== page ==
LA PAZ – Bolivia’s President Evo Morales invited G7 leaders on Sunday to visit his country to implement their commitment to fight the fires plaguing the Amazon rainforests in Brazil and Bolivian Chiquitania.
Morales said in a tweet that he welcomed the G7’s announcement of urgent aid to countries affected in the Amazon.
“We salute the position of #G7 announcing its willingness to urgently help countries affected by fires in the Amazon. We invite the president brother @EmmanuelMacron and his colleagues to come to Bolivia to directly execute cooperation commitments,” he said.
The Bolivian leader said that the members of the G7 “must understand that the fire in the Amazon is an urgent call to move from worry to action.”
He added that the Paris Agreement established obligations for industrialized countries regarding the defense and preservation of the environment.
Macron announced on Sunday that the G7 countries, meeting in Biarritz, France, agreed to help the countries affected by the fires.
The G7 is made up of Germany, Canada, the United States, Italy, Japan, the United Kingdom and France.
The French president was one of the world leaders who raised his voice in defense of the rainforest.
Earlier, Morales said at a press conference that he had received a note from the French foreign ministry proposing an alliance to care for biodiversity in the South American Amazon region.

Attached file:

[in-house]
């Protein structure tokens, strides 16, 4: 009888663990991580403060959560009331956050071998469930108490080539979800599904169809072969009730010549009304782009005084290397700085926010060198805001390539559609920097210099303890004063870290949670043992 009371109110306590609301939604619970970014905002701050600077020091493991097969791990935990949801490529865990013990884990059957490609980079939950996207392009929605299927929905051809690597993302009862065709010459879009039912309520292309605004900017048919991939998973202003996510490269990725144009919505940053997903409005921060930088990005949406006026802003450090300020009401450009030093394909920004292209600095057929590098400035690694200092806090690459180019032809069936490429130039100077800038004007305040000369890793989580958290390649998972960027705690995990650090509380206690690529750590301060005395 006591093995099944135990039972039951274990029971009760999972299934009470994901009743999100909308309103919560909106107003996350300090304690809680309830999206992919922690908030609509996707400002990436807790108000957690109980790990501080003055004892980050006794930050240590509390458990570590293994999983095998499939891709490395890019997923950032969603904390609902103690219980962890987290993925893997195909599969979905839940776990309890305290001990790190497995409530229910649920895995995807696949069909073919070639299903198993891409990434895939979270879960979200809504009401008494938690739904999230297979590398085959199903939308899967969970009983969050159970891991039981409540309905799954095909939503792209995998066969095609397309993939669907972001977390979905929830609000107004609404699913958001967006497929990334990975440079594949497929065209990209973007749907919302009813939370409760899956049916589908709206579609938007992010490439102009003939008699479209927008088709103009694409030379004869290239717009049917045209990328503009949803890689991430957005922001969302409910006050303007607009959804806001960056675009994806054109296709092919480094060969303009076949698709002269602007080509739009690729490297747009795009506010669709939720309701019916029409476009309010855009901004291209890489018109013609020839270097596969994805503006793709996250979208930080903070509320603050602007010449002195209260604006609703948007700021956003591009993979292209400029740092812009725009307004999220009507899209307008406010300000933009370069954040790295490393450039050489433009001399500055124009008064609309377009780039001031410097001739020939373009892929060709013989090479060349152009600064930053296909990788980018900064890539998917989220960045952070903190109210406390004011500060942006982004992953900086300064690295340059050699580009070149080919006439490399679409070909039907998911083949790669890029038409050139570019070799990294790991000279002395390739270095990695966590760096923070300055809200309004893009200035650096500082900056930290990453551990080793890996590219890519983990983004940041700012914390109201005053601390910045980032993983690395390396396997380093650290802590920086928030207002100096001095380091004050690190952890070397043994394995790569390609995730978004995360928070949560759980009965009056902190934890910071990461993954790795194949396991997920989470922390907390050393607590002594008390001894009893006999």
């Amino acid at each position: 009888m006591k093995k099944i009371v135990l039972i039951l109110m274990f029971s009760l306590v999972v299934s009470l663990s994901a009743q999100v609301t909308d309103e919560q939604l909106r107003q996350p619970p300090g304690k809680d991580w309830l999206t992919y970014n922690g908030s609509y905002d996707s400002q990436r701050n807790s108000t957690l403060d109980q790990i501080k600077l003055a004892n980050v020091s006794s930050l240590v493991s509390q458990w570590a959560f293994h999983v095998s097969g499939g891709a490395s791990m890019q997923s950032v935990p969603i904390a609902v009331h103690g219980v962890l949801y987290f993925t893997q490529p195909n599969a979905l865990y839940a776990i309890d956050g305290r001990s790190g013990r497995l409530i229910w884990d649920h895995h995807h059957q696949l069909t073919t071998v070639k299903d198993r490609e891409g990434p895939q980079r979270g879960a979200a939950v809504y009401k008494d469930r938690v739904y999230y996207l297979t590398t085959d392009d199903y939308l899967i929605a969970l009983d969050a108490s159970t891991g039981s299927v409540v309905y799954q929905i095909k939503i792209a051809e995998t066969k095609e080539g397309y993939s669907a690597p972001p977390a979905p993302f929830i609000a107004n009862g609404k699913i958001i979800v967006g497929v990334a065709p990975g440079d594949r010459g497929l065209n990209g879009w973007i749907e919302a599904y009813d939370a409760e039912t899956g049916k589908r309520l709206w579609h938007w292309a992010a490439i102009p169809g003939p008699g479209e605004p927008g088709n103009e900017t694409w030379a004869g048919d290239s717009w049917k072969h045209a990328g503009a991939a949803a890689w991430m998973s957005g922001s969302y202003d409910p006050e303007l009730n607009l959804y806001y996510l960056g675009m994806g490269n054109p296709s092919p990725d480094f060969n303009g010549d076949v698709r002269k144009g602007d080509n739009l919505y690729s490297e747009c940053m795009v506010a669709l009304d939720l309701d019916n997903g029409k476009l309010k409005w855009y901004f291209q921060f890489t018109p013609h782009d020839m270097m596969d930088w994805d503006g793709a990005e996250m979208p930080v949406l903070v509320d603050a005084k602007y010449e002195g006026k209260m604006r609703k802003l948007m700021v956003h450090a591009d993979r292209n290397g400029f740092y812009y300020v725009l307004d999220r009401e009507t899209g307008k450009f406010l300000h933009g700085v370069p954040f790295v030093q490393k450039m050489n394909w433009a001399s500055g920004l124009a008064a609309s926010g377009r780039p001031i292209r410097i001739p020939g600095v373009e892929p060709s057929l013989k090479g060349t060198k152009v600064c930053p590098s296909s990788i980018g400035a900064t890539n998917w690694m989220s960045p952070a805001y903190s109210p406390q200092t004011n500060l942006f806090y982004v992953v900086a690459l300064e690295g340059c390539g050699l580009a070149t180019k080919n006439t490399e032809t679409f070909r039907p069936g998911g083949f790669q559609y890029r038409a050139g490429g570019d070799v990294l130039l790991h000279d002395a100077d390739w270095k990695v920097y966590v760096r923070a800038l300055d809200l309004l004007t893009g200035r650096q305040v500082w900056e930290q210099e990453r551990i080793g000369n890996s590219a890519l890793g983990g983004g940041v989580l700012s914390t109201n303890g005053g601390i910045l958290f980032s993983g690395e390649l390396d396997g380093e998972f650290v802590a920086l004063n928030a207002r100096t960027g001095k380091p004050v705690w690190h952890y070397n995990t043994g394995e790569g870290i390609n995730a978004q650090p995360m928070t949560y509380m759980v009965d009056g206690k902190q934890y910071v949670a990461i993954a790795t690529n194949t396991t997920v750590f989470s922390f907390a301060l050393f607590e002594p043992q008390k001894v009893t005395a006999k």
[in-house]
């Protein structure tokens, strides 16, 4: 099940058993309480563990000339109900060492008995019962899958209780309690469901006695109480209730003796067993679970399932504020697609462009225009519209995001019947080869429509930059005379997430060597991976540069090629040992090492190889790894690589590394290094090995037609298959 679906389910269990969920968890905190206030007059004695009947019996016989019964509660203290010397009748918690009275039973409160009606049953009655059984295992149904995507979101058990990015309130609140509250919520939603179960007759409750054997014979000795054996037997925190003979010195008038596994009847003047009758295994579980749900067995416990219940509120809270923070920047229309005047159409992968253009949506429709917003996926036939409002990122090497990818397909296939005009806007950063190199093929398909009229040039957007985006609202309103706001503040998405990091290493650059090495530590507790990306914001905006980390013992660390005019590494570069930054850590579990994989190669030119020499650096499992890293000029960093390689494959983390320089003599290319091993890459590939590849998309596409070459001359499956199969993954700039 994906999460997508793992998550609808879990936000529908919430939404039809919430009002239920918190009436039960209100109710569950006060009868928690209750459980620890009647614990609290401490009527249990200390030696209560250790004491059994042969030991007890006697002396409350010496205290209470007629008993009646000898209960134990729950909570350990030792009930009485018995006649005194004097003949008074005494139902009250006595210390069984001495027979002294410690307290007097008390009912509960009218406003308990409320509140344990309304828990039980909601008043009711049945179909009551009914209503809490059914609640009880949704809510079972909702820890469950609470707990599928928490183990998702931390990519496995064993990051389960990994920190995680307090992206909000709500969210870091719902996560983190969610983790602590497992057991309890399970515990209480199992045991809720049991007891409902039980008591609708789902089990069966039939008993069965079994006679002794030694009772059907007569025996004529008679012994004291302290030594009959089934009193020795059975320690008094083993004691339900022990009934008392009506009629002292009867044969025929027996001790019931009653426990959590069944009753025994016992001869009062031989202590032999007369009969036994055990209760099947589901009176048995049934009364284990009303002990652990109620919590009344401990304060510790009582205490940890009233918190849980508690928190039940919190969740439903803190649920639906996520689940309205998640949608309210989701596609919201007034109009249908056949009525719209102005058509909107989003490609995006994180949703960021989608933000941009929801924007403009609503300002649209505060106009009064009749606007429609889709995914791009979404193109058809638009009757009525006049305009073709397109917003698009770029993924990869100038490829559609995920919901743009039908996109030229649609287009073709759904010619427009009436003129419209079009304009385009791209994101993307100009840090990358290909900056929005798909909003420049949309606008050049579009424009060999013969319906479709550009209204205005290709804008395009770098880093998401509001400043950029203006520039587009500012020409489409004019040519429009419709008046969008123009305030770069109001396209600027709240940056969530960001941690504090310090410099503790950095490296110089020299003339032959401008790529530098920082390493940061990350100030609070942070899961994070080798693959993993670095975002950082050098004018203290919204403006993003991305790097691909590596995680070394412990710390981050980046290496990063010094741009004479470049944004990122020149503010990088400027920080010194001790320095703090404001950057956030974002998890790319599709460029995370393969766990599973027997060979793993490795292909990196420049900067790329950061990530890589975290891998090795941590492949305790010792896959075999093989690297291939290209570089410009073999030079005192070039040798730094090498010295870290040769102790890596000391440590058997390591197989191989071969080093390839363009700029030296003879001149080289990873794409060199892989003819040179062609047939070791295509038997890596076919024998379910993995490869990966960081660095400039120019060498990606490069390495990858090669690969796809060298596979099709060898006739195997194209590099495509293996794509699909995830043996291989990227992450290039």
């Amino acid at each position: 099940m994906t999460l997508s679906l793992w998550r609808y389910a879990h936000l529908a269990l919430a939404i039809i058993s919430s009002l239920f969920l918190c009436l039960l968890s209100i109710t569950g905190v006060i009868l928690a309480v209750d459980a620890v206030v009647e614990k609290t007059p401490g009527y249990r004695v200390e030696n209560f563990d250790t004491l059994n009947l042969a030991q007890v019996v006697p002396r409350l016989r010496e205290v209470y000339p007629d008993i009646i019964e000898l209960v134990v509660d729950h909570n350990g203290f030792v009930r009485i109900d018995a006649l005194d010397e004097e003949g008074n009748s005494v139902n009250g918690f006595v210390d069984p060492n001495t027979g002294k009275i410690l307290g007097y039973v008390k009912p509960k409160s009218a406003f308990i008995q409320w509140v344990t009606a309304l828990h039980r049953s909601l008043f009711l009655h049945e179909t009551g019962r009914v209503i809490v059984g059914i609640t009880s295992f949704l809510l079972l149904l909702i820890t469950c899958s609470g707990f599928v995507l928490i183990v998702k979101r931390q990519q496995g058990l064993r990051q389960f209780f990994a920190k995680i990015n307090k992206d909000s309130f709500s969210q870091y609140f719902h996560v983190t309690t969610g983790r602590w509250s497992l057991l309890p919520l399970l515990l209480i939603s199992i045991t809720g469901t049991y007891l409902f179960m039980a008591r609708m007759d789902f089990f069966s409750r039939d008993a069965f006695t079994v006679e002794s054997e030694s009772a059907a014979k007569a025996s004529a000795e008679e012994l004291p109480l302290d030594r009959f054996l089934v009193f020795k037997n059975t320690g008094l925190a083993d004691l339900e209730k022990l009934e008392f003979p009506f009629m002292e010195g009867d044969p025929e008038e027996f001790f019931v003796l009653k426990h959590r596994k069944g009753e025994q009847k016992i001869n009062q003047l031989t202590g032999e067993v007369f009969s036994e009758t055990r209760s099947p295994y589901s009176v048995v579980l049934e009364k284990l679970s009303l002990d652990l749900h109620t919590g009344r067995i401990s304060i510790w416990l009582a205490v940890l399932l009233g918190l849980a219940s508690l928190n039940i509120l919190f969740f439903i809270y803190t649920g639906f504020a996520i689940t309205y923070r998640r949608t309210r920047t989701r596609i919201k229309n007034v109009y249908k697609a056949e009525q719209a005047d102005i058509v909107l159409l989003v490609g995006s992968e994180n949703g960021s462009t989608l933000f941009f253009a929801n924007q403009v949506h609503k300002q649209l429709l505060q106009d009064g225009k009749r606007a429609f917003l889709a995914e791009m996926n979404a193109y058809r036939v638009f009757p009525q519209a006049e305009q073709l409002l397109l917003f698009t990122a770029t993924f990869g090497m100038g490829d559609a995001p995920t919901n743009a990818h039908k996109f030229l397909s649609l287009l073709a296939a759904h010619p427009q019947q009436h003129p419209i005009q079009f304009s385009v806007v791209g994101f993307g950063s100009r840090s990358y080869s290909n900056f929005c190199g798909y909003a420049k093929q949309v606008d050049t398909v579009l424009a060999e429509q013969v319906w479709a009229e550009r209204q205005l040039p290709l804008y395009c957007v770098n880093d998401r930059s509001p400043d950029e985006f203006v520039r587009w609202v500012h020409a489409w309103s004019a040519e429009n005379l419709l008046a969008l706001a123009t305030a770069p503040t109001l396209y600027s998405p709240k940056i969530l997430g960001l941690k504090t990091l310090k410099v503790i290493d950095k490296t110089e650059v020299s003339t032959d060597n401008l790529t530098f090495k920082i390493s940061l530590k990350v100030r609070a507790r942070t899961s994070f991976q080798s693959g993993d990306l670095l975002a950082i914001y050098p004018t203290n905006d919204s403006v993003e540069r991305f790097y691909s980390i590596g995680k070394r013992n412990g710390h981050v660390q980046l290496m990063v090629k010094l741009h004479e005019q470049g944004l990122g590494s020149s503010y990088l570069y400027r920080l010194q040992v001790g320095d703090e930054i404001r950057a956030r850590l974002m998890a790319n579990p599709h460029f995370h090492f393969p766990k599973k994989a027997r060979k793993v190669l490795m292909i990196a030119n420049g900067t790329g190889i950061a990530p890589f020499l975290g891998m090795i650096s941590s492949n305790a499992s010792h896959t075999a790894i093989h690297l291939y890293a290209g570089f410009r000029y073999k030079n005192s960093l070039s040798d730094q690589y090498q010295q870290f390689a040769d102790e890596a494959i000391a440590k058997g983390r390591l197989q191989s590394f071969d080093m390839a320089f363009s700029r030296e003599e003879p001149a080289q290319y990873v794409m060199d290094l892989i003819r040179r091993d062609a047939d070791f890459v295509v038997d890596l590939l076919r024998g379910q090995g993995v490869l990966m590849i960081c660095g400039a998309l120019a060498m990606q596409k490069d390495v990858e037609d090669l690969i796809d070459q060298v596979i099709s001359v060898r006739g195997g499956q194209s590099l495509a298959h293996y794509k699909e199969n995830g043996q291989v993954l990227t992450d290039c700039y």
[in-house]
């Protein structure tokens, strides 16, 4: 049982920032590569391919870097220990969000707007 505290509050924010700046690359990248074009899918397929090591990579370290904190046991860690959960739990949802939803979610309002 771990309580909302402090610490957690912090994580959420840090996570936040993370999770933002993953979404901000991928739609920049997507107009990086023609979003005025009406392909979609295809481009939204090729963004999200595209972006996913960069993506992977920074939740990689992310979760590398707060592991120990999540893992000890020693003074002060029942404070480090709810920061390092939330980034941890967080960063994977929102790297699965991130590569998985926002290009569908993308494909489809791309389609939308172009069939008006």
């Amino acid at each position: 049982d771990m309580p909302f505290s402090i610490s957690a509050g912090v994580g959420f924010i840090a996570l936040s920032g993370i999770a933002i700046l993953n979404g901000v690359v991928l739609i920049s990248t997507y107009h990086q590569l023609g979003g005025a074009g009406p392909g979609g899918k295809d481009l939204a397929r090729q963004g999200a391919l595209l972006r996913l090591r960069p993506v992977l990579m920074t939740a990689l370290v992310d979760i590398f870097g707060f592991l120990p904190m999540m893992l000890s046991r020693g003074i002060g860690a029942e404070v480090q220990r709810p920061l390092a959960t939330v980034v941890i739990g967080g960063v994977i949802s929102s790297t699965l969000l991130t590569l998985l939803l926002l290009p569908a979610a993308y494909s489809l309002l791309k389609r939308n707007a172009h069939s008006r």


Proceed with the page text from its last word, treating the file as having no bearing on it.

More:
Morales also announced that Peru would provide support with two helicopters to fight fires in Chiquitania.
In Brazil, President Jair Bolsonaro said on Twitter he had accepted Israel’s offer of aircraft dispatched to fight the blazes. Around 44,000 Brazilian troops were also to be deployed in the vast Amazon region over the weekend.
The Coordinator of Indigenous Organizations of the Amazon Basin (Coica) criticized the governments of Brazil and Bolivia and called for them to be sanctioned for “genocide and ecocide.”
Meanwhile, hundreds of people took to the streets on Sunday in La Paz and other Bolivian cities to protest against the fires.
A massive march made its way on Sunday night through the main streets of the center of the capital with the protesters holding placards that read “International Aid now!” for Chiquitania and for the Brazilian Amazon, and “What about the rights of our Pachamama (Mother Earth)?”